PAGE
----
Last week, a new twist on traditional cyberattacks made the news. Gmail users were hit with fake Google Calendar notifications that, when accepted, led to an illicit website looking to steal personal information.
Security experts, who first identified the new method in May, consider this fresh attempt particularly good at tricking users into clicking on a dangerous URL. That’s because the default setting for Gmail users is to have new calendar invites automatically pop on up a smartphone’s home screen, prompting users to either accept or decline the invitation with just one touch.
That ill-fated click directs users to a fake website, which brazenly offers a “prize” in return for credit card details and other personal information. Savvy computer users may recognize the risk of sharing such information in response to a simple calendar invite. But all it takes is one click on one of these fake notifications to expose a user’s data and devices to other possible problems like malware and sophisticated phishing attempts.
Why Is This Such a Big Deal?
Any cyberattack that tries to manipulate Google and its plethora of platforms could affect the tech behemoth’s two billion active users. Even a success rate as low as 0.01% could give a hacker access to the private information of more than 200,000 people.
In addition, the newfangled delivery method represents a fresh wrinkle in the cybersecurity landscape. “The ‘calendar scam’ is a very effective scheme, as most people have become used to receiving spam messages from emails or messenger apps,” said Maria Vergelis, a security researcher at Kaspersky, which discovered the Google Calendar issue. “But this may not be the case when it comes to the Calendar app, whose main purpose is to organize information rather than transfer it.”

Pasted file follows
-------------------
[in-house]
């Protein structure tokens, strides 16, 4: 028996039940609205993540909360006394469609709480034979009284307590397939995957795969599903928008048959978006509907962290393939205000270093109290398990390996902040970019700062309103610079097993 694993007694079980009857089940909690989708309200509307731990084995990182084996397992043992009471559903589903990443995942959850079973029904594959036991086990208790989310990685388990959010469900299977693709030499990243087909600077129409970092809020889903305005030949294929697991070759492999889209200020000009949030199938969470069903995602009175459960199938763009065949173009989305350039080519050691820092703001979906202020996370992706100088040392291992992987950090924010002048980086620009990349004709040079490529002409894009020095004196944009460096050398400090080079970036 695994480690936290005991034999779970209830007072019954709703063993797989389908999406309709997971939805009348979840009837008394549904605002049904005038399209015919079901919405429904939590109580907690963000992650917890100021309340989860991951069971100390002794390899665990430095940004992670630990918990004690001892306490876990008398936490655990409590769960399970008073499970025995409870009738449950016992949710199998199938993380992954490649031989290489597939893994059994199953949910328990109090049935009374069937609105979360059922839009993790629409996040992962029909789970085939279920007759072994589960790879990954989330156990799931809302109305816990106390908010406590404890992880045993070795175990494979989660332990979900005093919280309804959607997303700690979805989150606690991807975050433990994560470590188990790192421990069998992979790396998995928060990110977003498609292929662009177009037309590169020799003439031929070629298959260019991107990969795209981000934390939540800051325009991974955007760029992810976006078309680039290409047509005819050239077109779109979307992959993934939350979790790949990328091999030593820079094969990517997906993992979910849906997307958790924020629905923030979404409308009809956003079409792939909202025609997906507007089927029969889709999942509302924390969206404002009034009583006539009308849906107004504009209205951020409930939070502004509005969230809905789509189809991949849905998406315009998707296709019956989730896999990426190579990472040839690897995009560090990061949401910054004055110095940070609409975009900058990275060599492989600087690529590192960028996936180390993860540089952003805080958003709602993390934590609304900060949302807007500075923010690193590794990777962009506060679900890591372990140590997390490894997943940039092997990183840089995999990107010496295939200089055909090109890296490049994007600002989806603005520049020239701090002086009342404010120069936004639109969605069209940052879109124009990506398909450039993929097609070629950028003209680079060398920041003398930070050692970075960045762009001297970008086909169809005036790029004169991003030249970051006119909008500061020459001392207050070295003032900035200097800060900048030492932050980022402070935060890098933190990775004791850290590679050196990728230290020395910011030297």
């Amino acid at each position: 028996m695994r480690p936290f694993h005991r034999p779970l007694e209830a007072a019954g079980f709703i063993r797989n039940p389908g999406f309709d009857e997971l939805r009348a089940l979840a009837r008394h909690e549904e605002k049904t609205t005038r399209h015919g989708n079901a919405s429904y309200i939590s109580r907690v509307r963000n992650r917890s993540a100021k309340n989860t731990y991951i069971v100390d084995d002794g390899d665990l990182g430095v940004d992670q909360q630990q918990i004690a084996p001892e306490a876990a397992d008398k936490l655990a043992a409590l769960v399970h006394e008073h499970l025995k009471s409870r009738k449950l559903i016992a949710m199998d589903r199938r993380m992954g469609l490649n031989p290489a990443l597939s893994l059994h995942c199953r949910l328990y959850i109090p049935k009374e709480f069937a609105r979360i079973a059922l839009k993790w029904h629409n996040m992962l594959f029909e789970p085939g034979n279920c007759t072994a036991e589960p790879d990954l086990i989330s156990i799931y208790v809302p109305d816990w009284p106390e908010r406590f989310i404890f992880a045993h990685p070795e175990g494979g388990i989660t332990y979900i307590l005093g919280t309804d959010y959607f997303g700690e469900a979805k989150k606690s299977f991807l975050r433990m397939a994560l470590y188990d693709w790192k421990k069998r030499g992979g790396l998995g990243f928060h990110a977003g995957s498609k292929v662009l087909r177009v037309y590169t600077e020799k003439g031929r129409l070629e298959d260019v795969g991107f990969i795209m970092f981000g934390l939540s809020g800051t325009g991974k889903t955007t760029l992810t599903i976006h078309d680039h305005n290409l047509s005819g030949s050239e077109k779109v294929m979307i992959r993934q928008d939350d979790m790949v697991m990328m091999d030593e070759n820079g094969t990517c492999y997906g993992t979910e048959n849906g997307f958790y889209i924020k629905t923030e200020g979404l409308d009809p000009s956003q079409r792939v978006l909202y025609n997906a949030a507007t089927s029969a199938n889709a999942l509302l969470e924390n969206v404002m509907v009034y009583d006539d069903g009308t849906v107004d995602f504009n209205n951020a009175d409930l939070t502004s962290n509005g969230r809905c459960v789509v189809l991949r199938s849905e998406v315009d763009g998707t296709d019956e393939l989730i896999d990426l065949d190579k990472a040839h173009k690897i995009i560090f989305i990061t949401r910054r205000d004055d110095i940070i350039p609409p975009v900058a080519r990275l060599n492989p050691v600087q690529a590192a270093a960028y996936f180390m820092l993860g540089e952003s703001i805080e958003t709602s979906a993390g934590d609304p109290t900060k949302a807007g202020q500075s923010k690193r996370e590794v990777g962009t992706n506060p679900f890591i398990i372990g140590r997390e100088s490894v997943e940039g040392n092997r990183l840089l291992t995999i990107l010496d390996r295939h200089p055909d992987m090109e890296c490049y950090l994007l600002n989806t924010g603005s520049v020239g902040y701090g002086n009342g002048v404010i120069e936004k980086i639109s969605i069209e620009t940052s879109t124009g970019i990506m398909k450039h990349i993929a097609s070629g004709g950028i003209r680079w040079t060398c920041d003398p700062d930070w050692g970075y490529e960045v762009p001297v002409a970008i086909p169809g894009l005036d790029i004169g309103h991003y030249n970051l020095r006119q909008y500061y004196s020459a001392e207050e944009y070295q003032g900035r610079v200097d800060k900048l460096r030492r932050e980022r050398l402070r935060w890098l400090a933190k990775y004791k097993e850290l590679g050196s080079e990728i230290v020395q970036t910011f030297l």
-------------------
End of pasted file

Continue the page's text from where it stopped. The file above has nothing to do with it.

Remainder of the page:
So What Can You Do to Keep Your Information Safe?
Whether it’s an unsolicited text message, a suspicious email attachment, or one of these new Google Calendar scams, it’s smart to maintain a healthy sense of skepticism when faced with anything from an unknown sender. When in doubt, mark anything unwanted as junk or forward it to a trusted IT provider to assess the threat BEFORE you click, respond, or accept.
This is the easiest way to avoid the fresh cyberattack outlined above (but if you need assistance doing it, make sure you enlist a trusted IT provider). From Google Calendar, navigate to the Gear Icon at the top. Then, select Event Settings and click on the drop-down option that reads, “No, only show invitations to which I’ve responded.”
Gmail, Google Calendar, and other applications like Google Drive and Google Sheets may work well for basic services. But any business should avoid free offerings like these because of the risk inherent in such consumer-focused services. Your company, your data, and your employees deserve enterprise-class solutions that provide proven security for email, data backup, file collaboration, and more.
Oftentimes, the first line of defense rests with the people who work for you. Uninformed users may fall for an “Enter your credit card information now!” website or that “Urgent CEO needs wire transfer!” email. But well-trained and savvy users will quickly recognize the red flags raised by such scams. That kind of awareness adds another layer of protection alongside anti-virus, anti-malware, network analysis, and security incident monitoring solutions.
This new Google Calendar exploit demonstrates that cyberattacks never slow down. That’s why CMIT Solutions is committed to helping our clients survive and thrive in today’s complicated IT world. We specialize in managed IT, data protection and backup, network security, and other cybersecurity services that defend your network, protect your data, and empower your staff to be more productive.
If you’re looking for a trusted business partner that worries about your IT so you don’t have to, contact us today.